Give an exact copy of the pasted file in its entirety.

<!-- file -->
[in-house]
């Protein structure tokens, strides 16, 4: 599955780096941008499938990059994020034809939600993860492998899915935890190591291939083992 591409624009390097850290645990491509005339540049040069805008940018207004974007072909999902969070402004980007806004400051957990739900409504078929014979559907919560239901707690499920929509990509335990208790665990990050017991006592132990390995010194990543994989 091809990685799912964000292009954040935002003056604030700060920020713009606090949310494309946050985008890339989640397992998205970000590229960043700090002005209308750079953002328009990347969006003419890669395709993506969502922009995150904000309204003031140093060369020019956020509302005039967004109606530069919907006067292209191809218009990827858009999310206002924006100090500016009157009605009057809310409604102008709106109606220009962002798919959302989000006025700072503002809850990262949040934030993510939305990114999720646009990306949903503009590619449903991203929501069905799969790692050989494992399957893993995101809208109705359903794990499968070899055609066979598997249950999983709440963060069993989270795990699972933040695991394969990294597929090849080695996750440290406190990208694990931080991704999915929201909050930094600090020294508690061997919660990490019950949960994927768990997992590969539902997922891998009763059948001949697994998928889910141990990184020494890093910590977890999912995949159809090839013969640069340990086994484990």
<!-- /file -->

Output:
[in-house]
């Protein structure tokens, strides 16, 4: 599955780096941008499938990059994020034809939600993860492998899915935890190591291939083992 591409624009390097850290645990491509005339540049040069805008940018207004974007072909999902969070402004980007806004400051957990739900409504078929014979559907919560239901707690499920929509990509335990208790665990990050017991006592132990390995010194990543994989 091809990685799912964000292009954040935002003056604030700060920020713009606090949310494309946050985008890339989640397992998205970000590229960043700090002005209308750079953002328009990347969006003419890669395709993506969502922009995150904000309204003031140093060369020019956020509302005039967004109606530069919907006067292209191809218009990827858009999310206002924006100090500016009157009605009057809310409604102008709106109606220009962002798919959302989000006025700072503002809850990262949040934030993510939305990114999720646009990306949903503009590619449903991203929501069905799969790692050989494992399957893993995101809208109705359903794990499968070899055609066979598997249950999983709440963060069993989270795990699972933040695991394969990294597929090849080695996750440290406190990208694990931080991704999915929201909050930094600090020294508690061997919660990490019950949960994927768990997992590969539902997922891998009763059948001949697994998928889910141990990184020494890093910590977890999912995949159809090839013969640069340990086994484990």